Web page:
Corey Hasting will man the other end position and has a much more traditional look (6’1, 260 pounds). Hastings has 17 tackles this year, but 14 of those are assisted. Hasting is also a backup plan at defensive tackle if Carl Jones gets hurt or can’t get the job done. Jones has 17 tackles this year, and like Barber is a little undersized for his position (6’0, 245 pounds)
While Ohio has a relatively small line, it makes up for it at nose tackle. Neal Huynh is a 6’3, 300-pound redshirt senior that does a good job plugging up the middle. Huynh has eight tackles this year and will be an interesting assignment for UMass’ Quinton Sales.
The injury bug has plagued the Ohio secondary more than any other unit on the team.
The Bobcats lost cornerbacks Jamil Shaw and Travis Carrie for the season with shoulder injuries and are looking for guys to fill in. That may be a tall order as Carrie was supposed to be an All-MAC cornerback after finishing last year with career-highs in tackles (49), passes defended (17) and interceptions (4).
Larenzo Fischer and Ian Wells, both sophomores, have filled in adequately. Fischer has 17 tackles thus far and has broken up three passes. Meanwhile, Wells has 10 tackles and two pass breakups. Neither has recorded an interception, yet.
Josh Kristoff, a redshirt sophomore, is starting at strong safety and has tallied 15 tackles so far. Redshirt senior Gerald Moore plays free safety and is second on the team with 19 tackles. Last year, Moore was named to the CollegeSportsMadness.com All-MAC Third Team. He made made 13 starts and finished second on the team in tackles with 84.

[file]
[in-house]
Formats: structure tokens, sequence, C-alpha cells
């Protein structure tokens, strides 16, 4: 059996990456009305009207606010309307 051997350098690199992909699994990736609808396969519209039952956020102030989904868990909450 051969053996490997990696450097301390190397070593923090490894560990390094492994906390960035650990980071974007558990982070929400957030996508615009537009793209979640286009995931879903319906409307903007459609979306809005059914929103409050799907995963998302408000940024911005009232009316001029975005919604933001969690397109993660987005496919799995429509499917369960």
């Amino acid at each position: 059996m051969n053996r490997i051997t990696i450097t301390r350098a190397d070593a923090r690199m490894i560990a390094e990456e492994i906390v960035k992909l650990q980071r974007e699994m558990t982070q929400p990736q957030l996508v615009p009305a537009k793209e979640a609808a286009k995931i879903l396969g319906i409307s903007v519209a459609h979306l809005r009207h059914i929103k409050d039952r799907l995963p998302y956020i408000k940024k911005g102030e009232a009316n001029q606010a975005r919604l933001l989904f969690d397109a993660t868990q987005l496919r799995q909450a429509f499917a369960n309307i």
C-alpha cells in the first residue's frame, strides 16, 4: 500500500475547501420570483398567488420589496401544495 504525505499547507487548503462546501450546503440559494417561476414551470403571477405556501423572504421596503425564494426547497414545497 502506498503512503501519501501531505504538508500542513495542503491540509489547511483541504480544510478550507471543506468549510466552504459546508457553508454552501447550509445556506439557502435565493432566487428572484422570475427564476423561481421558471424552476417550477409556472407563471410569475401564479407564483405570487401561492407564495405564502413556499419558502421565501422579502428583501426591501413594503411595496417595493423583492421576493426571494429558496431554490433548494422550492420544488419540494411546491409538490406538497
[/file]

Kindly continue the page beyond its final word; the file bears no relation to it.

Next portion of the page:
Ohio is going to bring a 4-3 defense to Gillette that exhibits a lot of speed and experience. It may remind UMass fans of the attack-first, cover-later approach taken by UConn during the first game of the season. However, there is one major difference between the Bobcat defense and that of the Huskies.
The Bobcats definitely have a lot of speed and athleticism, but down in the trenches they have guys at defensive end and tackle that could easily be linebackers or safeties. While this hasn’t been a problem during the first few games of the season, UMass’ relatively sizable offensive line should be able to hold serve. That is, so long as the bigger Minutemen make initial contact.
UMass’ main concern will be trying to figure out Ohio’s linebackers. This group can rush the passer, stop the run and defend passes over the middle and in the flats. They are fast, smart football players that are the heart and soul of a defensive unit that has suffered some pretty tough injuries.Mike Cox is going to be busy picking up blitzes, and Mike Wegzyn is going to have yet another set of challenges to overcome.
The Minutemen can hurt this defense with the right play call. Running up the gut and short passes to the tight end over the middle might not get the job done. However, if UMass can work the edges and catch Ohio’s cornerbacks one-on-one, they may be able to put a respectable number of points on the board.